Chaloux Brothers Firewood has been providing hardwood to central Vermonters since 1979. That adds up to a lot of firewood, probably more than 30,000 cords, according to Roger Chaloux, 62, who runs the business with his brother Hector, 53, from their adjoining properties in Williamstown, Vermont.
While there’s plenty of manpower involved, the heart of the operation is a 1988 CMC Technology wood processor that can cut and split logs into 16- to 24-inch pieces, roughly 2 cords an hour, and send them clunking down a conveyor belt into a dump truck. In the spring, Chaloux Brothers delivers green wood to customers immediately after it is cut and split. Wood processed over the winter is dumped in the wood yard behind Roger’s house and stacked by hand into 24-foot-long rows four feet high to dry for six to nine months. That way a cord of dry wood can be easily measured out for delivery starting in late August.
These days, the Chalouxs produce 700 to 850 cords of firewood a year. They once sold as much as 1,200 cords a year, but that was when they owned the only wood processor in the area. Now there are several, increasing competition at a time when fewer people are burning wood. But they have survived largely due to a reputation for providing sound, solid hardwood.
It’s a hard-working way to make a living. Even with the processor, there’s a tremendous amount of hand labor stacking the wood and then loading it for delivery. It can be dangerous and it can take a toll on backs, but, says Roger, “It’s what I know.” He’ll retire one of these days, but not yet.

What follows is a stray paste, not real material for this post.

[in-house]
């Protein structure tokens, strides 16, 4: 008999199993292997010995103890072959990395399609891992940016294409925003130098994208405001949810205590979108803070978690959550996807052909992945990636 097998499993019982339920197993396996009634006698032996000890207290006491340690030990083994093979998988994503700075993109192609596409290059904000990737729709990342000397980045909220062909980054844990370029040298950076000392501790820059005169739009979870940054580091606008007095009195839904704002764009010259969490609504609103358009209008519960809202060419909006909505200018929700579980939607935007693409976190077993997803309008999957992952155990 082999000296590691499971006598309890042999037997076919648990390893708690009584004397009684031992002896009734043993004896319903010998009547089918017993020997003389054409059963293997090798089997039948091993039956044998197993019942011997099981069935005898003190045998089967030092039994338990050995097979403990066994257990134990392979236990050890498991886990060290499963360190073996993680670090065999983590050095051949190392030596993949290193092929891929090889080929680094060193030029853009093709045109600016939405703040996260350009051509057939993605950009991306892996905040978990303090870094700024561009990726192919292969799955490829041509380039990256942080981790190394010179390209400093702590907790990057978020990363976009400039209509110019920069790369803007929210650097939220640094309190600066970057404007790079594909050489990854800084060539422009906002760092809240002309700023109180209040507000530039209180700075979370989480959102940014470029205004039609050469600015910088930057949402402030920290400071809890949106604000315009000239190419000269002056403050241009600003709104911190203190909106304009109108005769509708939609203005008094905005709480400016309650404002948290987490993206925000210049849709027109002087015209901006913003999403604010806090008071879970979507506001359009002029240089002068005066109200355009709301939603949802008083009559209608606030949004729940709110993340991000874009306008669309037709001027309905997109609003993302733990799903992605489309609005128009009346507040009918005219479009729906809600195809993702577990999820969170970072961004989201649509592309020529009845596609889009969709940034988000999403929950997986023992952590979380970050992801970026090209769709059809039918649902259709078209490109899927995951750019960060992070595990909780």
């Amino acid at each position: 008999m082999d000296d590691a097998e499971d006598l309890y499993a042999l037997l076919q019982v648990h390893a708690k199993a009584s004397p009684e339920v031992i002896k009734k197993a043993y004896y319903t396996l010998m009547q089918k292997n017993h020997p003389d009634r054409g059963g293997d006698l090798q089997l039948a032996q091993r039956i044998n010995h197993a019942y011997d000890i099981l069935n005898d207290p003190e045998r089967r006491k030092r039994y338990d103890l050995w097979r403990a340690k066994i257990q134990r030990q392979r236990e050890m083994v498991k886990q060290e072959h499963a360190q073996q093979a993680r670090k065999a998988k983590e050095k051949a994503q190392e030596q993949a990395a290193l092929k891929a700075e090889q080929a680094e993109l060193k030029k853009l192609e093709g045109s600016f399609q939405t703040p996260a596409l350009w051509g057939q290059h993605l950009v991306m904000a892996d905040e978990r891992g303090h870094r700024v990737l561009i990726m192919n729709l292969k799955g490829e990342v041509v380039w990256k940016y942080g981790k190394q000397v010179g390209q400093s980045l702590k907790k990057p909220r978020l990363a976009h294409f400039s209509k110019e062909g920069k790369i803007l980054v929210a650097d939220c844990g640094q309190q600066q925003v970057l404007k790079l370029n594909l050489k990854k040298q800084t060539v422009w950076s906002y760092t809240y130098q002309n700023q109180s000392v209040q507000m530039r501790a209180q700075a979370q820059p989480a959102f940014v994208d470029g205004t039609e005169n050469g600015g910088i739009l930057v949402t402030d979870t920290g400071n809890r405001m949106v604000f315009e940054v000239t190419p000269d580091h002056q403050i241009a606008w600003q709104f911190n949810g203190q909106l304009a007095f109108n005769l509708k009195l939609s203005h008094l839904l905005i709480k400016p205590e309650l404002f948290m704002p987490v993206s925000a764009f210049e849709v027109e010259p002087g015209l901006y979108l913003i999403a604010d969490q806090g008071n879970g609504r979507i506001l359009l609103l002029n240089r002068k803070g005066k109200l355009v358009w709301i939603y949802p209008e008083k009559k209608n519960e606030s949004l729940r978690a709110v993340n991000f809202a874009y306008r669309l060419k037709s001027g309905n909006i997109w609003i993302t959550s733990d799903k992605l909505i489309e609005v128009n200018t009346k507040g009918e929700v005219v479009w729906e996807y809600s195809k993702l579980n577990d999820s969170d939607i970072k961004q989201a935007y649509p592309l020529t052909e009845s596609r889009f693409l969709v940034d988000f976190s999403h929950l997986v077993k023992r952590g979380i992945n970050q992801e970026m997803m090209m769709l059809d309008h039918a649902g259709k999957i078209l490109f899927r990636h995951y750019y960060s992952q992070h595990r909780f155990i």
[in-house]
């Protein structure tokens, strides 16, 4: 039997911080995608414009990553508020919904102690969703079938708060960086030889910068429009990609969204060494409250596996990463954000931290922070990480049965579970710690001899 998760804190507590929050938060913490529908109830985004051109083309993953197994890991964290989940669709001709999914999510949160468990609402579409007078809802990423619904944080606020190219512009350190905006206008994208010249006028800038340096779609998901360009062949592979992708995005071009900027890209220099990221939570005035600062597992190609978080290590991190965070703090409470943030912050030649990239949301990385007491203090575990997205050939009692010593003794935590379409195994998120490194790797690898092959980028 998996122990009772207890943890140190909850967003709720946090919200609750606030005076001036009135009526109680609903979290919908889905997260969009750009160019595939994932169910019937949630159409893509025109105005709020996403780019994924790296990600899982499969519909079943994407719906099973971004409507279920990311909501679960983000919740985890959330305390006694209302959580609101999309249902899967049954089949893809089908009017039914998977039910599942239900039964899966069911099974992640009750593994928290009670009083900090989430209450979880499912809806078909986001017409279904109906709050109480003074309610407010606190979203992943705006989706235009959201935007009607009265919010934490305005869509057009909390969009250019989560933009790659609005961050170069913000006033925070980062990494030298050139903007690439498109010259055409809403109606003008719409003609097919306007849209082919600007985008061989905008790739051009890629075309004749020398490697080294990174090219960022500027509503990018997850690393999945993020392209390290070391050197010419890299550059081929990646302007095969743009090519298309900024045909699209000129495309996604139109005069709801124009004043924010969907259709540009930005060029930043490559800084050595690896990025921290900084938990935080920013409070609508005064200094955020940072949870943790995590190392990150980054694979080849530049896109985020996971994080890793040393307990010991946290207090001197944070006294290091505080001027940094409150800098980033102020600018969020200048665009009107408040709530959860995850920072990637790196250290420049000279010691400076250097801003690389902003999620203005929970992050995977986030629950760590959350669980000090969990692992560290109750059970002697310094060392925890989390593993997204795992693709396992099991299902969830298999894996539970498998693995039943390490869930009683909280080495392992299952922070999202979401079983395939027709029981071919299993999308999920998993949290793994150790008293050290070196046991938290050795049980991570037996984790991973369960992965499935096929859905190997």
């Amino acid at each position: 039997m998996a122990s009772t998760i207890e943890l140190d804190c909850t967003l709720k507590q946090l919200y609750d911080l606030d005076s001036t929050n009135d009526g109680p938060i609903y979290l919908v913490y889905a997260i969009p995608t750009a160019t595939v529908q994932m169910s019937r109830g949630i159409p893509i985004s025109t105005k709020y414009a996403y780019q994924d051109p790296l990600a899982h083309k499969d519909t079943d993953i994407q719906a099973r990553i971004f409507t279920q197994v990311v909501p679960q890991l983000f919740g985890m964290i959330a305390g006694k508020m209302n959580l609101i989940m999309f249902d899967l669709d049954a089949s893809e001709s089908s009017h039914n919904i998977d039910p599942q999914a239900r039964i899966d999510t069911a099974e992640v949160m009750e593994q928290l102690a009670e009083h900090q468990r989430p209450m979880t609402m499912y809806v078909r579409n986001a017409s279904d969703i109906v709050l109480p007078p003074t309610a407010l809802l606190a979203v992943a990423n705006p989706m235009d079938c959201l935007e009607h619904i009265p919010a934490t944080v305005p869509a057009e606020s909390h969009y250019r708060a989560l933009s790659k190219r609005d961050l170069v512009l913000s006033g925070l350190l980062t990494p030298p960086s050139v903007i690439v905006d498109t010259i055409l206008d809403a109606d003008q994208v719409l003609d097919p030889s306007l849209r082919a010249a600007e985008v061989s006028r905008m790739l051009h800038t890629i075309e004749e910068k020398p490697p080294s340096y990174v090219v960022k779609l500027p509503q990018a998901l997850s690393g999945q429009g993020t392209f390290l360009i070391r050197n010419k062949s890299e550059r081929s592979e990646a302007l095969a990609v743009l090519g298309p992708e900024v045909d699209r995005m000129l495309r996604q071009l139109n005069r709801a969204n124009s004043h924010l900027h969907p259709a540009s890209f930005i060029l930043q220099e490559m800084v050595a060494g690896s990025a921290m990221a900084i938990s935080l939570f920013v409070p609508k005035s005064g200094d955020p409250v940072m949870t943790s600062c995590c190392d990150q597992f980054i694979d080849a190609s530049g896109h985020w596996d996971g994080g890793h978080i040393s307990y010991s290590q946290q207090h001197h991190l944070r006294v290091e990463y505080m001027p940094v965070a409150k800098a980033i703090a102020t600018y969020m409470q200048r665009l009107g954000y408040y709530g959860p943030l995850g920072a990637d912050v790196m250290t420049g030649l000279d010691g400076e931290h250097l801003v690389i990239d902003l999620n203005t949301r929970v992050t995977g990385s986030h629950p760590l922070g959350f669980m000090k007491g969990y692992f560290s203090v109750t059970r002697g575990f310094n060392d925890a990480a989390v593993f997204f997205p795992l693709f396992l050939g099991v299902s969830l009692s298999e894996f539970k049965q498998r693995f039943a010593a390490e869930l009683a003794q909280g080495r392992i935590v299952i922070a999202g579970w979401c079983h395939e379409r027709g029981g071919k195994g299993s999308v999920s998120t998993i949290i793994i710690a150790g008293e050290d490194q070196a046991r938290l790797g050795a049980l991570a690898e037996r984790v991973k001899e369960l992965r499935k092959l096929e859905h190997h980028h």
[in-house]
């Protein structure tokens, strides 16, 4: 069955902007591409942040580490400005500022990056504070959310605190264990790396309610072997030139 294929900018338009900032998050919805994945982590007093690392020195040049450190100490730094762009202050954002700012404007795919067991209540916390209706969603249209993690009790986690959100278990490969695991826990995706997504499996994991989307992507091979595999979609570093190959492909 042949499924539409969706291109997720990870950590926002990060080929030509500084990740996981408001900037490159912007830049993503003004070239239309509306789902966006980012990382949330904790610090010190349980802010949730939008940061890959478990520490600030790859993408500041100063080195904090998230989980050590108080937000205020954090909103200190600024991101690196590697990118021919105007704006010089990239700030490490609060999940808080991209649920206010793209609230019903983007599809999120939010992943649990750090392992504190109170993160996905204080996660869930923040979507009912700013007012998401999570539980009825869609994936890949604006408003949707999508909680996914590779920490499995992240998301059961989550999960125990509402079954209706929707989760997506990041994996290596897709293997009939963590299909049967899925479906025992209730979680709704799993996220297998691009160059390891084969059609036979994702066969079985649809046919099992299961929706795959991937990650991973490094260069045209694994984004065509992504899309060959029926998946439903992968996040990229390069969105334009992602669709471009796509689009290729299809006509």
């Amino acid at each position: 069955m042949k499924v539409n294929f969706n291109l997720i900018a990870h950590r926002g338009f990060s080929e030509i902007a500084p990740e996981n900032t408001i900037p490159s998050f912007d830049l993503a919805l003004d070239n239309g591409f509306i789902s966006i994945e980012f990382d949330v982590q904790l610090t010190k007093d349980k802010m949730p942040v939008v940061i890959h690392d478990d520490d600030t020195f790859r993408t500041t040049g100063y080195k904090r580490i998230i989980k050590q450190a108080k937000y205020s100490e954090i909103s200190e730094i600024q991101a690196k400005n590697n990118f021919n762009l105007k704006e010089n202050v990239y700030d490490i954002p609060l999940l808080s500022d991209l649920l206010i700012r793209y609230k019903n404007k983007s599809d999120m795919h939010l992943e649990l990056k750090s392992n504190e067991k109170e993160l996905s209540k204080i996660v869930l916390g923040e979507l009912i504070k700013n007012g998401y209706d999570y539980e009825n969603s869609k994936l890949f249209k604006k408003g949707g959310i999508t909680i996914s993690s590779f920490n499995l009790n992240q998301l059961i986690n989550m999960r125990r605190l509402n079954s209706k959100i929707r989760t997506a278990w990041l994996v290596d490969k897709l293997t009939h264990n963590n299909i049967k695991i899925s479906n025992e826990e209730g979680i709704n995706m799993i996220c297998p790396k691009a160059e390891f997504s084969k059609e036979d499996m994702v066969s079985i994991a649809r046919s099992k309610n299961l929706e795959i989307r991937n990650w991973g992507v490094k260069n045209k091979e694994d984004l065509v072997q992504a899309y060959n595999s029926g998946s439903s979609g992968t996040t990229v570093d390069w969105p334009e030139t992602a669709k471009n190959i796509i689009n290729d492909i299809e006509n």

Over the decades there has been a cast of Chaloux brothers involved in the business. Tony, the oldest, is a logger and he (often working with Hector) has supplied most of the wood for nearly the full 40 years; John and Jerry worked in the business in the early days. Now, it’s mainly Roger and Hector, although this year Hector took a job in a Barre granite shed and works on the wood on Saturdays, evenings, and days off. Roger’s wife Jo-Anne plays a big role in keeping things going, and his son, Eric, helps out on weekends. As Tony, nearing retirement, has cut back on his logging, Roger and Hector have also been buying wood from Gabe Freitag of Central Vermont Logging in Brookfield. The brothers own two skidders and also do some of the logging themselves when weather and time permit.
In this era of heat pumps and natural gas, the Chaloux brothers continue to provide the wood that keeps many Vermonters warm. “We’ve still got some of our original customers we started out with about 40 years ago,” said Roger. “That’s gotta tell you something.”
John Lazenby is a photojournalist based in Montpelier, Vermont, who photographed the Chalouxs over the cycle of a year’s work. A full gallery of these photos can be seen here under “Projects.”